Dynamic sulfide scavenger dosing initiated at North Sea platform
Follow-up case study. Click to read the original case!
Following the excellent results of the initial test-setup, a major offshore gas operator began adjusting his use of scavenger chemicals to reduce processing costs and improve environmental compliance. Using a feed-forward dosing strategy based on real-time sulfide data from a SulfiLoggerTM H2S sensor installed just before the scavenger injection nozzle, the operator manually reduced his scavenger injection rate by 15% while the sulfide concentration of the export gas remained comfortably below the ppm limit.
A major offshore gas operator in the North Sea wanted to optimize his dosing of sulfide scavenger chemicals to reduce operating costs for chemicals and improve environmental compliance. In a lack of available sensor’s for real-time monitoring of sulfide in the early stages of the gas processing, the operator installed the novel SulfiLoggerTM H2S sensor between the first-stage separator and the sulfide scavenger injection nozzle.
The previous part of this study confirmed the SulfiLoggerTM H2S sensor’s ability to accurately measure sulfide continuously, as the sensor data was heavily correlated with readings from an existing export gas H2S sensor when compensating for the approximately 15 minutes delay between the two individual measurement points.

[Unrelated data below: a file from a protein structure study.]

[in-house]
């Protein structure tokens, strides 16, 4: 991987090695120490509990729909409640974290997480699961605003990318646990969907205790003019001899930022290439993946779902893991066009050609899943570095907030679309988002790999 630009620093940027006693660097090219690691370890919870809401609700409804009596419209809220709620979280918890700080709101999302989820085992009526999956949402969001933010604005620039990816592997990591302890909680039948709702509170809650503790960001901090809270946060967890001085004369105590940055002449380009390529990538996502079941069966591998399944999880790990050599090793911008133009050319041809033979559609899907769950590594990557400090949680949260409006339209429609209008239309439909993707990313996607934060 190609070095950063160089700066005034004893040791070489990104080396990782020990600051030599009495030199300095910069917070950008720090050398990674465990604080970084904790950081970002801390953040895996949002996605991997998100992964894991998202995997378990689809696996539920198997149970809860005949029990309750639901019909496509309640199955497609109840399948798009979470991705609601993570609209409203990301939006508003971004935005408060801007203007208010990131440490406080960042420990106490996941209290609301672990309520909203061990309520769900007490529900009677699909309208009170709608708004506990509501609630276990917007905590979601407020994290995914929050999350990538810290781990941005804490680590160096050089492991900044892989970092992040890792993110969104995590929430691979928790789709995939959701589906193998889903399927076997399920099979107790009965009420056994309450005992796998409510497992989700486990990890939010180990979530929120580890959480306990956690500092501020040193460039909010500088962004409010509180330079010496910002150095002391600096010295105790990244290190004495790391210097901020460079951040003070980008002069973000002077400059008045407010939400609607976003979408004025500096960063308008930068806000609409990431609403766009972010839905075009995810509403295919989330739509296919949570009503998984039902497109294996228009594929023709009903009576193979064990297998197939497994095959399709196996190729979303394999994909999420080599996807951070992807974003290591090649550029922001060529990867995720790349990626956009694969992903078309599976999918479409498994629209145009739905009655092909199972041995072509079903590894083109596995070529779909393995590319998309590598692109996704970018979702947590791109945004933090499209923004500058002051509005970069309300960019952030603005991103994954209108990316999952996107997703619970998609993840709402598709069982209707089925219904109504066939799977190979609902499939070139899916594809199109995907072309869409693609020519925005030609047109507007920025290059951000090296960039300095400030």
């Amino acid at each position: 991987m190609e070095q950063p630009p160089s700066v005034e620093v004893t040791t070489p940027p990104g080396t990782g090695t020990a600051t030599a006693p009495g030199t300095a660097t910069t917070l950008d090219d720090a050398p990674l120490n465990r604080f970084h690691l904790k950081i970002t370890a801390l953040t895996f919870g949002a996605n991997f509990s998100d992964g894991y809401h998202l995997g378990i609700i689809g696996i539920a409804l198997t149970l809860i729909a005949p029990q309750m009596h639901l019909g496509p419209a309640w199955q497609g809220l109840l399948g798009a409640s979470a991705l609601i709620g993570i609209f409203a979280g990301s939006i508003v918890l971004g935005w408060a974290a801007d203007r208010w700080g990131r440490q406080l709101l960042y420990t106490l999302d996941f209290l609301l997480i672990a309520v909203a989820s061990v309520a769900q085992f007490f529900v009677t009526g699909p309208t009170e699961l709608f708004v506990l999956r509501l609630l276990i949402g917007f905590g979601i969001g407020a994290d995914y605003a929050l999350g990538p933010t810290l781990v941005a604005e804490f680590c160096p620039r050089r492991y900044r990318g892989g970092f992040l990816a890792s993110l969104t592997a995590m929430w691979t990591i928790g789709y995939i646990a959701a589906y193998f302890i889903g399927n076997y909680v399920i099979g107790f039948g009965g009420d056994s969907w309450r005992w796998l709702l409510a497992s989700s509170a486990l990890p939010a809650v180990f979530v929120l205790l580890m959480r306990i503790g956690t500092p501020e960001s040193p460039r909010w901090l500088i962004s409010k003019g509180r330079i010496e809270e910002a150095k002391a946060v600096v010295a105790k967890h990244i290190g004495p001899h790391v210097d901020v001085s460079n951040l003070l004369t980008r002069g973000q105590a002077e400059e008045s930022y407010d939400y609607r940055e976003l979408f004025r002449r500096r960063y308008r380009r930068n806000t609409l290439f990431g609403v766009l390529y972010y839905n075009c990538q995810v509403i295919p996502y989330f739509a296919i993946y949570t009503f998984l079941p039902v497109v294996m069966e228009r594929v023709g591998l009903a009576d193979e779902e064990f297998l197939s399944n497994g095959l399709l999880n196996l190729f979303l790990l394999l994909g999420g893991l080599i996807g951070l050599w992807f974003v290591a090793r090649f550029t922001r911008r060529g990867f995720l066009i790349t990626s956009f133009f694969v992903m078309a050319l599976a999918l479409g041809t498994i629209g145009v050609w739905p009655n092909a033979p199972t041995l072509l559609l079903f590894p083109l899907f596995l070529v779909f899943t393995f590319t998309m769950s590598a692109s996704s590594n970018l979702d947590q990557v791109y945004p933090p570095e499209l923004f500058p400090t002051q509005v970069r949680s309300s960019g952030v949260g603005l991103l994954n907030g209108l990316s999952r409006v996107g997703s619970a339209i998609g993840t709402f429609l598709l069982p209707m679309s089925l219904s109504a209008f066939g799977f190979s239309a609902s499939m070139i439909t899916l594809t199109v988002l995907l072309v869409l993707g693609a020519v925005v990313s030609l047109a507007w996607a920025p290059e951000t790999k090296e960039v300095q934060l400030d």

Feeling confident in the SulfiLoggerTM H2S sensor’s ability to reliably measure sulfide before the scavenger injection, the operator proceded to the next phase of the project.
The purpose of the second phase of the project was to test the effect of simple manual changes to the sulfide scavenger injection rate based on real-time data from the SulfiLoggerTM H2S sensor.
Initial data identified a significant savings potential as the sulfide concentraion of the export gas was well below the upper sulfide limit.
The operator chose a feed-forward based dosing strategy relying on the input from the SulfiLoggerTM H2S sensor as this would enable him to act immediately to major changes in sulfide levels. The alternative, a feed-back dosing strategy relying solely on the export gas H2S sensor, would involve a significant delay and a higher risk of costly flaring.
Initially, with the sulfide scavenger injection rate fixed, a stable H2S signal was identified during a 4-day period after which the operator decided to manually lower the scavenger injection rate.
On day 5 and 6, the operator reduced the injection rate by a combined 15% in two steps (Figure 2: Bottom graph). The SulfiLogger™ and gas export H2S sensors remained correlated although the level of magnitude shifted (Figure 2: Top graph) due to the change in injection rate. As a result of the change, the sulfide concentration of the export gas increased from approximately 2 to 3 ppm – still well below the upper limit.
For the next step in the sulfide scavenger management project, the operator will expand the setup with the addition of another SulfiLogger™ H2S sensor installed further downstream after the scavenger injection nozzle to include the reaction time of the chemicals.
The two sensor signals, along with an integrated and automated scavenger injection system, has the potential to optimize sulfide scavenger dosing to match real-time fluctuations in sulfide for significant cost savings far exceeding the results of these simple manual adjustments.